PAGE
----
Hong Kong marks Christmas Eve with mall protests and clashes
Chaos broke out in an upscale Hong Kong mall on Tuesday night as riot police clashed with pro-democracy protesters who were marking Christmas Eve with a series of flashmob rallies.
Riot police used pepper spray and batons to beat back angry crowds after plainclothes officers made arrests inside Harbour City, a luxury mall in Tsim Sha Tsui, one of the city’s busiest shopping districts.
Hong Kong’s many malls have become regular protest venues as the city convulses from more than six months of increasingly violent rallies pushing for greater democratic freedoms and police accountability.
The last month has seen a comparative lull in street violence.
But posts on online forums used by more hardline protesters have called for pop-up demonstrations over the Christmas and New Year period targeting shopping districts.
Hundreds of black-clad protesters gathered in Harbour City on Tuesday evening, chanting slogans.
Tensions soon rose when a group of plainclothes police were discovered and surrounded within the sprawling shopping centre, an AFP reporter on the scene said.
The plainclothes officers made multiple arrests as the crowds threw objects and heckled them.
Riot police quickly arrived at the scene, one aiming a shotgun at protesters as shops quickly shuttered.
Flashmob rallies formed in at least three other locations on Tuesday night with riot police trying to disperse crowds shouting chants and heckling officers.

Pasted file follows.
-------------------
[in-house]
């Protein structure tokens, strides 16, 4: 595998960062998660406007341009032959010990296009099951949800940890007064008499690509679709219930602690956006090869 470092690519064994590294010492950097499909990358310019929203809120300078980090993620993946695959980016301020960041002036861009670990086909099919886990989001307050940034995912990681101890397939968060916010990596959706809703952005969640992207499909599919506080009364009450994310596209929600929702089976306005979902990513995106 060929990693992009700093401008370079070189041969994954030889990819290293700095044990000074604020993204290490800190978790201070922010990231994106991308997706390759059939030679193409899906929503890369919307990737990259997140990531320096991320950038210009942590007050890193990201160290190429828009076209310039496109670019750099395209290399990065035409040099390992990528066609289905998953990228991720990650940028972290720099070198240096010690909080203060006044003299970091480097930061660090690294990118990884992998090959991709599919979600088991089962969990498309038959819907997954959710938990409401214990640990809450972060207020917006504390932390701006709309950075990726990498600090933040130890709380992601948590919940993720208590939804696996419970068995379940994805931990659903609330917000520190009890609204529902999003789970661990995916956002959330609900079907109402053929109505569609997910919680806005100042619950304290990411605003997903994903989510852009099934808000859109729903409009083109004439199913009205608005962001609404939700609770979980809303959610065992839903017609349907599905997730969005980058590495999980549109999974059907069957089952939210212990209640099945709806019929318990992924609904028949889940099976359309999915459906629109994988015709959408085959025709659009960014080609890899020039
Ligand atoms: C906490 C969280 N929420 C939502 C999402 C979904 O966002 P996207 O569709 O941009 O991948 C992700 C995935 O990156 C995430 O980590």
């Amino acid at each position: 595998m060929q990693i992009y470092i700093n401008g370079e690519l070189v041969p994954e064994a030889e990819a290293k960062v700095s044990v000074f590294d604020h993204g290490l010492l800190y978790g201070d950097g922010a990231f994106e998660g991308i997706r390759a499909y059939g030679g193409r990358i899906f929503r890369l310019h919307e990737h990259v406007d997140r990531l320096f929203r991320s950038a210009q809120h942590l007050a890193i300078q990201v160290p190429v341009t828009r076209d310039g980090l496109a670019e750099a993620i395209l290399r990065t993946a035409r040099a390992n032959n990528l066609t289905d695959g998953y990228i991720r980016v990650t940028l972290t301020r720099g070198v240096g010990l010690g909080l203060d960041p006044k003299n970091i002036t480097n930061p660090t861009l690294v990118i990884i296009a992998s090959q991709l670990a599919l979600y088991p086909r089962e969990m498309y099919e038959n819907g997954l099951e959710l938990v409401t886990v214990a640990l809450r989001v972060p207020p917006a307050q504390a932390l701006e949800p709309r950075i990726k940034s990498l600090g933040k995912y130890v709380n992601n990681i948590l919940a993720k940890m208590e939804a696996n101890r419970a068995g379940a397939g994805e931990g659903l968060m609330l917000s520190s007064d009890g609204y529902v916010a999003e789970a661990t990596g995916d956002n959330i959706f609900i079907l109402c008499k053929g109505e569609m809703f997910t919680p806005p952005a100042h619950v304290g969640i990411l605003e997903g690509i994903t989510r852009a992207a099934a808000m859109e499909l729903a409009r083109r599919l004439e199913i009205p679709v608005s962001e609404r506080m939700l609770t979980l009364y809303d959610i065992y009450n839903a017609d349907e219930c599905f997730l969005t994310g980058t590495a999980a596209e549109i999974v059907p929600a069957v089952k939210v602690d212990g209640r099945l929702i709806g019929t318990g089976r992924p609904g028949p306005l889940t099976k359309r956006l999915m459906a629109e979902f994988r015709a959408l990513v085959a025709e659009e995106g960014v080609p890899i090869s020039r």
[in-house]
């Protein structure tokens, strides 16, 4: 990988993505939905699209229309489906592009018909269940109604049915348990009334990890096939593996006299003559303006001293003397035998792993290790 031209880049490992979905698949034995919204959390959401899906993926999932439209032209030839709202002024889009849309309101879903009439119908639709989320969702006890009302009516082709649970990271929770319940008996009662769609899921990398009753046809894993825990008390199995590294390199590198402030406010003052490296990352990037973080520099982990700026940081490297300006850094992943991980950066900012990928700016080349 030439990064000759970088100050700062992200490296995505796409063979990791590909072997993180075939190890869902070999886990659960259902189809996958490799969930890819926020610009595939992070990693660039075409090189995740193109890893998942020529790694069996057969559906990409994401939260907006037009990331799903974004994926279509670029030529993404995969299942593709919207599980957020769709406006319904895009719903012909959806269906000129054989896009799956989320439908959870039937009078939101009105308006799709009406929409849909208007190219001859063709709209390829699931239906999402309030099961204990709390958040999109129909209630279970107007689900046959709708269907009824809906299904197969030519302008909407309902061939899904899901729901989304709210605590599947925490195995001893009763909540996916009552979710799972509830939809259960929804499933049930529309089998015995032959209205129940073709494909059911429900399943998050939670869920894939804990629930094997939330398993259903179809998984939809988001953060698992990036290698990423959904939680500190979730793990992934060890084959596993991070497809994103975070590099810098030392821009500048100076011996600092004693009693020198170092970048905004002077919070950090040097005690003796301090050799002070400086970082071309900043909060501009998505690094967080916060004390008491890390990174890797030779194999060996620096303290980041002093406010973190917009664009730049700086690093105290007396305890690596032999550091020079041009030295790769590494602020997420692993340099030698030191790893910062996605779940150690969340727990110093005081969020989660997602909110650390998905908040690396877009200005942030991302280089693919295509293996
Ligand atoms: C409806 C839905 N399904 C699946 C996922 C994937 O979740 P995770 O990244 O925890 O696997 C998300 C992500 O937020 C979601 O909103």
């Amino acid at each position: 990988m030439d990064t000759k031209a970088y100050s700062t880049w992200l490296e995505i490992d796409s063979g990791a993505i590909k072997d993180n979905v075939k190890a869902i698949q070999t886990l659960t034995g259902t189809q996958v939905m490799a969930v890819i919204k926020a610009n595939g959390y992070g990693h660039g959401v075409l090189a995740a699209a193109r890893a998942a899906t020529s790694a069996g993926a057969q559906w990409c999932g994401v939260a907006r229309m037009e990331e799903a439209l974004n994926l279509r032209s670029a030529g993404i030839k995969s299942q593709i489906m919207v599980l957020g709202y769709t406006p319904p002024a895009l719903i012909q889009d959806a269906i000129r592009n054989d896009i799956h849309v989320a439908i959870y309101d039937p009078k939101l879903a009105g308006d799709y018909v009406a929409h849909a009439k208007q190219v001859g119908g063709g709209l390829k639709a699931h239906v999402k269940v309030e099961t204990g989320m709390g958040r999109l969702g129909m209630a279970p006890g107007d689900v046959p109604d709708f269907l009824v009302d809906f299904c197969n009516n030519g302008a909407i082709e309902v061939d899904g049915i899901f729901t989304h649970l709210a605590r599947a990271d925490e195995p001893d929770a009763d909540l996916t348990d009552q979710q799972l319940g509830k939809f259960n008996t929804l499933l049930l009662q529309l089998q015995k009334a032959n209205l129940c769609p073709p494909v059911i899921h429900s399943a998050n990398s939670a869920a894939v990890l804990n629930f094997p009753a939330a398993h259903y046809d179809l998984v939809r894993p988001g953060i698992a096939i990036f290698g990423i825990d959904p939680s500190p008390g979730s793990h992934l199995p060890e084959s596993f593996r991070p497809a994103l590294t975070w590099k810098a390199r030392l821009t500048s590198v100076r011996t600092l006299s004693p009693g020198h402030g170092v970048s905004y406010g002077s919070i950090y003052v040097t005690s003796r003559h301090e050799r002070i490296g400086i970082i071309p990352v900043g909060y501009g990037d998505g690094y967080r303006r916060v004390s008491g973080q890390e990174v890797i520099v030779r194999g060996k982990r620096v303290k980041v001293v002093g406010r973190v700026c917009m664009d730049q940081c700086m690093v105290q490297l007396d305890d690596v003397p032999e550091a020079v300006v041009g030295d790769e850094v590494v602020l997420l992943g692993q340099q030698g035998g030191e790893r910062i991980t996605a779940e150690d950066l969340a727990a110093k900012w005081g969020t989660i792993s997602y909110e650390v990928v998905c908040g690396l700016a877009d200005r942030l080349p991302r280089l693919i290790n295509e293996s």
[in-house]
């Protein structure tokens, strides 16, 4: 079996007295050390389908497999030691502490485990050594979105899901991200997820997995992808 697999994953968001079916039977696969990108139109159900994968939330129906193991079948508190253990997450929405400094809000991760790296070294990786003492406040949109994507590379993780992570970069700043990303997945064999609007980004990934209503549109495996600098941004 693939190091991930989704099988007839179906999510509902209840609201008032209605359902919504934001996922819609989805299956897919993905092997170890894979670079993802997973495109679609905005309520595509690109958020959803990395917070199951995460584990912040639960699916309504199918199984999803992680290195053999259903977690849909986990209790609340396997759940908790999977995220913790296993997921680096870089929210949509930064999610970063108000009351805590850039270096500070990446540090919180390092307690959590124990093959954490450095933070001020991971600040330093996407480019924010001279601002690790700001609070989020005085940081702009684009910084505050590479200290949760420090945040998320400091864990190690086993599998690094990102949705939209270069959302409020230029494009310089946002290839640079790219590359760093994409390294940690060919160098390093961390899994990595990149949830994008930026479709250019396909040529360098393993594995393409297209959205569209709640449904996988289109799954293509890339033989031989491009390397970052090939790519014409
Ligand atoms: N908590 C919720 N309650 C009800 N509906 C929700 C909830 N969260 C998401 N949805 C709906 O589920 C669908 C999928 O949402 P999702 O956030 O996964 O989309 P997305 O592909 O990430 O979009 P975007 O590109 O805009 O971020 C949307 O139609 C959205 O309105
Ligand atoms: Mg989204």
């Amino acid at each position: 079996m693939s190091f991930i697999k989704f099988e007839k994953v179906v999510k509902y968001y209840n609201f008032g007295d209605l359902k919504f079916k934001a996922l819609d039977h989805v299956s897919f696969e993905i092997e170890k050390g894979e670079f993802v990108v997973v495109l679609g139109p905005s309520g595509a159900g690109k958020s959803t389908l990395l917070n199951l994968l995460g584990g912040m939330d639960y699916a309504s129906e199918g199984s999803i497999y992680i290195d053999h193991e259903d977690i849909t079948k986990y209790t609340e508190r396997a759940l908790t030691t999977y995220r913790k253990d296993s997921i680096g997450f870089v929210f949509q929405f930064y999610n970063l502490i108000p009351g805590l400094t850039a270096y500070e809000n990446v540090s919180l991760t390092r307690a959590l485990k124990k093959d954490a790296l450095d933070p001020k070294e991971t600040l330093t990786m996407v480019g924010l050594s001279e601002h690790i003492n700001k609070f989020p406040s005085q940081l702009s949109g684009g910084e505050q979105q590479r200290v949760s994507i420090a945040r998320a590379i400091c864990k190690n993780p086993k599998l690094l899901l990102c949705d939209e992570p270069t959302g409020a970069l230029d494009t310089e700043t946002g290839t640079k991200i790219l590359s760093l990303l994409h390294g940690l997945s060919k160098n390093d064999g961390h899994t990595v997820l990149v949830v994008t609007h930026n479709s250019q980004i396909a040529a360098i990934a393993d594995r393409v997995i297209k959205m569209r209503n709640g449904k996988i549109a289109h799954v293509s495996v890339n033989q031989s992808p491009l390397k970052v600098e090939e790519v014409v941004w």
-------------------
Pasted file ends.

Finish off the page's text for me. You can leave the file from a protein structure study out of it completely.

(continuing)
– Muted Christmas –
A former British colony with a sizeable Christian population, Hong Kong is having a distinctly muted Christmas this year.
Swathes of the population are seething against Beijing’s rule and the semi-autonomous city’s local government.
The months of protest have helped tipped a financial hub already battered by the trade war into recession and sparked intense political polarisation.
Christmas Eve is usually a major night for retailers and bars, with key districts pedestrianised.
But police said they would not close roads to traffic this year fearing protesters might use the opportunity to gather.
Hong Kong’s protests were initially sparked by a now-abandoned attempt to allow extraditions to the authoritarian mainland.
They have since morphed into a popular revolt against Beijing’s rule, with spiralling fears that the city is losing some of its unique liberties.
Local leader Carrie Lam eventually scrapped the extradition bill but both she and Beijing have refused any further concessions.
Among the demands being made by protesters is an inquiry into the police, an amnesty for the more than 6,000 people arrested and the right to elect Hong Kong’s leader.
The fall-off in violence came after hundreds of hardcore protesters were arrested during a campus siege — and after the pro-democracy camp won a landslide in local elections — last month.
That has given city leaders and police some breathing room. But public anger remains palpable.
Earlier this month a huge crowd of some 800,000 people marched peacefully.
The same group behind that rally have applied for permission to hold a similar march on New Year’s Day.
Nonetheless Beijing has thrown is weight behind Lam and dismissed the movement’s grievances.